Coronavirus | Artisans in Ceramics City look for govt. support to upgrade traditional business model  08/01/2020 17:14:27 

Nobody can beat me at it, gushes 56-year-old Zahiruddin, as he explains the intricate floral patterns made of cobalt oxide on one of his blue pottery creations.

Sitting at his modest house in Mohalla Punjabiyan, the hub of artisans in Khurja, the Shilp Guru awardee for 2017 is worried about the future of the micro-industry that feeds thousands in the sleepy town in Bulandshahr district. With no melas and mahotsavs because of the lockdown, we have been reduced to hand to mouth, he laments.

The work, he says, has reduced to less than half. It is a labour-intensive industry and many of our skilled labourers come from West Bengal and eastern Uttar Pradesh. With Khurja being declared a hotspot during the pandemic, most of them are not going to return anytime soon, says Mr. Zahiruddin, who runs a small unit with his brother Raeesuddin. It is a lifestyle product. Even when markets are opening up, nobody stops at our shop to even have a look, he says, pointing to the rush of vehicles on the good old GT Road that connects the Ceramics City to Delhi and, of course, to its rich past.

Till a week back, even most of the bank branches were not open, complains Ravi Rana, president of the Khurja Pottery Manufacturers Association.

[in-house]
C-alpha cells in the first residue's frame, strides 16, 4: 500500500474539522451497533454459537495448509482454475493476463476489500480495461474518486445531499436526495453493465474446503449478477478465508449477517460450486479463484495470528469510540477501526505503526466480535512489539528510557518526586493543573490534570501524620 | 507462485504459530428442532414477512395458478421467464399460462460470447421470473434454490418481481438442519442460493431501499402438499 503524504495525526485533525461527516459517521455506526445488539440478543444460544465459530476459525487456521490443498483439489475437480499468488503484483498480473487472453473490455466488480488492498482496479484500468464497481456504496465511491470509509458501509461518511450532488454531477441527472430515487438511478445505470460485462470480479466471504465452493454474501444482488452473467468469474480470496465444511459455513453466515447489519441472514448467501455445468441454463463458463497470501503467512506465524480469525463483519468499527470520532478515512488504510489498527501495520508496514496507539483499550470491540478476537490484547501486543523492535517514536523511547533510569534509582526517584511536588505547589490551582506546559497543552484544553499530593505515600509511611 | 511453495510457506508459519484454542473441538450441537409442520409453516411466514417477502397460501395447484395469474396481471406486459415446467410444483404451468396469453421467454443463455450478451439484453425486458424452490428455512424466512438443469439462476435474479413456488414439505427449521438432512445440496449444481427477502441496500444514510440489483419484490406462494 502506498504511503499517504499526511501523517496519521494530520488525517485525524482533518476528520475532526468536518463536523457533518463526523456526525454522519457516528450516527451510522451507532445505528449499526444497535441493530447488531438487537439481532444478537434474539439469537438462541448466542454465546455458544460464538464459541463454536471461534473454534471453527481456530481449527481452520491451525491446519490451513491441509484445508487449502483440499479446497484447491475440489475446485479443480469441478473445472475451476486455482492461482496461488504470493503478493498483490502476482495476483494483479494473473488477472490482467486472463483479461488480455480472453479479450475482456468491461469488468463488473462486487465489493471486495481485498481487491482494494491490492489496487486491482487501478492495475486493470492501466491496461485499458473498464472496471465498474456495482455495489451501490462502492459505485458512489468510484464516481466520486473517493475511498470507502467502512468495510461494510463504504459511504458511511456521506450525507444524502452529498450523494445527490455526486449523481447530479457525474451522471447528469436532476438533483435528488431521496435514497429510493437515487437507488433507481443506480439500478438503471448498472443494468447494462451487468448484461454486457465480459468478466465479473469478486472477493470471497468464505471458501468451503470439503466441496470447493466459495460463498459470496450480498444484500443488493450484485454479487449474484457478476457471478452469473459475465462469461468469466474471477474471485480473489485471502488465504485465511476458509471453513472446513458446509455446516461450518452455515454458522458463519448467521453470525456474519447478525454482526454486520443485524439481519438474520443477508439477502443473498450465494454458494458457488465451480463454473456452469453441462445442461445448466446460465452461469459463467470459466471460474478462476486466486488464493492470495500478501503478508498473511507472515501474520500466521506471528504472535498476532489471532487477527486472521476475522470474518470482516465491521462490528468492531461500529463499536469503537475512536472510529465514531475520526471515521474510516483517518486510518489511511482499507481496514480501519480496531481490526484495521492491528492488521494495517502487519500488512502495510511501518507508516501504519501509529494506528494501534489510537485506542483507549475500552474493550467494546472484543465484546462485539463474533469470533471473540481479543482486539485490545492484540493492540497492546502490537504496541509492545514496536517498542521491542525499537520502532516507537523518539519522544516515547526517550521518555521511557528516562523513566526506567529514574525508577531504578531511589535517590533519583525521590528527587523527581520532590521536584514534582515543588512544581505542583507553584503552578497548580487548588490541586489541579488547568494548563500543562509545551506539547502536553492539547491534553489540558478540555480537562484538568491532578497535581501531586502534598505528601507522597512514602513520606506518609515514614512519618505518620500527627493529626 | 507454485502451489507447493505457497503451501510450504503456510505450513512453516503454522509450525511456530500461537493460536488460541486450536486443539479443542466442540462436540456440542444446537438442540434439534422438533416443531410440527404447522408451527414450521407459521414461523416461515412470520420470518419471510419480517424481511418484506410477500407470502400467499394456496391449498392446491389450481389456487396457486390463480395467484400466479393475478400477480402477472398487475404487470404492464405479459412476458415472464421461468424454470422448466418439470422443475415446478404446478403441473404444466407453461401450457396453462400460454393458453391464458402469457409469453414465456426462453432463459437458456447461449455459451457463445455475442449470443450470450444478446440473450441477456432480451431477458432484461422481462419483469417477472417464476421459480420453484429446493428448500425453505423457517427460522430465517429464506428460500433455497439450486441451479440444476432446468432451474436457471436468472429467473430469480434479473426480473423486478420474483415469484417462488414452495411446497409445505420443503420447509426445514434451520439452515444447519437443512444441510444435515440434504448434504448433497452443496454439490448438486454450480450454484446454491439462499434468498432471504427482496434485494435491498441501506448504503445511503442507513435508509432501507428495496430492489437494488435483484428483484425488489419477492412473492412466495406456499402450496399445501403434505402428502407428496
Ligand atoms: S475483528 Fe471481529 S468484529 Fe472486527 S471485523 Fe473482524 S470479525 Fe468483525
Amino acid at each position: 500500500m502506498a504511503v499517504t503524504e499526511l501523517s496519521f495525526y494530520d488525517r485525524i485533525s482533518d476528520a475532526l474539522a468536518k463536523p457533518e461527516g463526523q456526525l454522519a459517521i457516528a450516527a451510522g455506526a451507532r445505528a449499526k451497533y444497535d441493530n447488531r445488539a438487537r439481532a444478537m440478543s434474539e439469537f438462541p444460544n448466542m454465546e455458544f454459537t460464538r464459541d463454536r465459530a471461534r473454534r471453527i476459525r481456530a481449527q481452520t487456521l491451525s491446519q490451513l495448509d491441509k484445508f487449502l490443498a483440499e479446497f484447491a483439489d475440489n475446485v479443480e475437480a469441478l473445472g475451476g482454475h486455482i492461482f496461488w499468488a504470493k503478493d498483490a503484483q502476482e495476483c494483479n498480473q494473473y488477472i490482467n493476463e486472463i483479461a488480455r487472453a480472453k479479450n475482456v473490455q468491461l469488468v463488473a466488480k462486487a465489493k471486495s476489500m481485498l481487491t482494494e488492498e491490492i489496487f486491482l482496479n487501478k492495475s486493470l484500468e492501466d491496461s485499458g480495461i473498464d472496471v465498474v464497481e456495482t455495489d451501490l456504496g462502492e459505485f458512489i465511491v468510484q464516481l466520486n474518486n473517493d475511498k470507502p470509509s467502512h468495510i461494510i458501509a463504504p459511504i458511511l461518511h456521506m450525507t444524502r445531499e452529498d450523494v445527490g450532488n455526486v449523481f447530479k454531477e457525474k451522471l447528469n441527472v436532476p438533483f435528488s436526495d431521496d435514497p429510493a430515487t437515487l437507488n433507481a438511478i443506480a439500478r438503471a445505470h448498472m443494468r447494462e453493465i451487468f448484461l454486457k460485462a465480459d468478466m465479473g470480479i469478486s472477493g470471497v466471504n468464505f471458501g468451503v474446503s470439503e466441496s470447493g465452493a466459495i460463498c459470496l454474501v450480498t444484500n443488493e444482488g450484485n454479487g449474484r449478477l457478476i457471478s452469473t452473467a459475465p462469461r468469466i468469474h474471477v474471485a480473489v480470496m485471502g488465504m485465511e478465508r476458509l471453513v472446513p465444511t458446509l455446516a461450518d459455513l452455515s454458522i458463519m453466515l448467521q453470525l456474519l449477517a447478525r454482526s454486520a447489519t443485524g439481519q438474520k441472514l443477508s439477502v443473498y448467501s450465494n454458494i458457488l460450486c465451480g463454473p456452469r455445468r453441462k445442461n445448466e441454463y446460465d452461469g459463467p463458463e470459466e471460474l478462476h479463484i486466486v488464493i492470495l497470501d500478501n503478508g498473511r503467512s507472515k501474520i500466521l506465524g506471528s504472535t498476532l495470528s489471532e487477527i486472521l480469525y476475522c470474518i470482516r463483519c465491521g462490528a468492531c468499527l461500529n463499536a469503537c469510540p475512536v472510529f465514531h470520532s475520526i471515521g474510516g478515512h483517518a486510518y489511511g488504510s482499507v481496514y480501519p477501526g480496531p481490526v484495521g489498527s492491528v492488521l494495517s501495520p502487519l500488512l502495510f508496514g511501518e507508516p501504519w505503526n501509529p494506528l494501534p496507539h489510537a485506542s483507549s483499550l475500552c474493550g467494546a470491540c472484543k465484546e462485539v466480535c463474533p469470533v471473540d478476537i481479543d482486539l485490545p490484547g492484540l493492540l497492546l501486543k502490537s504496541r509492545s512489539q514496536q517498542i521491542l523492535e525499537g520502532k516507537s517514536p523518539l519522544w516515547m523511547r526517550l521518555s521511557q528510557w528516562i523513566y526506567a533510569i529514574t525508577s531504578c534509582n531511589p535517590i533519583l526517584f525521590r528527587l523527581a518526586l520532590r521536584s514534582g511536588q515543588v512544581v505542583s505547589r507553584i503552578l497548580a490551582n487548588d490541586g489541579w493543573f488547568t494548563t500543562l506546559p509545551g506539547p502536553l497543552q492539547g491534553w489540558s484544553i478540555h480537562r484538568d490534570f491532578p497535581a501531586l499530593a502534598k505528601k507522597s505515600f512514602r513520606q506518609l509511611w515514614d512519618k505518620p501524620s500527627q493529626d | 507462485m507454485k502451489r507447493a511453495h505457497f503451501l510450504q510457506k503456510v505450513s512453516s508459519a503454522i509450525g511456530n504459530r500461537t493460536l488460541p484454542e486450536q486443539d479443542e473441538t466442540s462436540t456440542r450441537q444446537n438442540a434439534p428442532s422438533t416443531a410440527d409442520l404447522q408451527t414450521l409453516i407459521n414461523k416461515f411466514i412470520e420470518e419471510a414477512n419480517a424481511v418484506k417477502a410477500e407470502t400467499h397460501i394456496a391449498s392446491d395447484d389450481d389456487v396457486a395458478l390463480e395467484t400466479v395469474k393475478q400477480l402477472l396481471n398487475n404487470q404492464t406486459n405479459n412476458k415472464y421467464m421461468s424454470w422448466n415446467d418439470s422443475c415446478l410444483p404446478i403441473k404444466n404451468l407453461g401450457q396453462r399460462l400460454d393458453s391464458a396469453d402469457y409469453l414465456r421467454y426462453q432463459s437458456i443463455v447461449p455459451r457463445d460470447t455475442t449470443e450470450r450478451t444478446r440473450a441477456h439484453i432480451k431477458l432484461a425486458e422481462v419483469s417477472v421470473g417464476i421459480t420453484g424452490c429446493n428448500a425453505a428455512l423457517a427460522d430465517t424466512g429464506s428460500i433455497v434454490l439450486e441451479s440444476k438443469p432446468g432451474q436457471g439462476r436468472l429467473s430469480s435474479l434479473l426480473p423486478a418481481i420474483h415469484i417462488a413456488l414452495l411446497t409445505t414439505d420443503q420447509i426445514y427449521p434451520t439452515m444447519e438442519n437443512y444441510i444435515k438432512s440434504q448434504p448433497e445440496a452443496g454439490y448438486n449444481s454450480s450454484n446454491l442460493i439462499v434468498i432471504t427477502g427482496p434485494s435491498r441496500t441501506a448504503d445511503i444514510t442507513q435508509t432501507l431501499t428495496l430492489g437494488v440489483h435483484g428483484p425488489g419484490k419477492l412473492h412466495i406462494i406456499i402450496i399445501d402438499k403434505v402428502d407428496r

Azam Khan, assistant manager, District Industries Centre, Bulandshahr, says, as per records, Khurja has 250 ceramic factories but around 450 units are operational. From high-end blue pottery and bone china to utilitarian insulators, they provide employment to at least 50,000 people, directly or indirectly. The town generates a turnover of around 100 crore a year. Because of the pandemic, the manufacturing has been adversely affected and the output has reduced to 50%, says Mr. Khan.

Opportunity in adversity

There is an opportunity in adversity. Sami Ahmed Khan of Mark Industries, which specialises in hand-painted stoneware crockery, says, with malls closed, local demand has reduced to less than half but the export business is keeping them hopeful. Usually, Khurja products are in demand in Europe like England, Belgium and Germany but this year, owing to a backlash against Chinese products, we are getting queries from the U.S. as well, he says.

We cant compete with China in terms of volume and are struggling to match Bangladesh and Sri Lanka in quality. China has a mechanised industry, while we have largely handmade products. When they are using hydraulic presses, we are still relying on jigger jolly machines. Still, the pandemic has provided us with a window to compete, provided we get government support, says Mr. Sami.

He says the States one district, one product scheme should not remain a mere lip service. The GST on ceramic products could be brought down from 12% to 5% and the interest on loans could be waived for two-three years.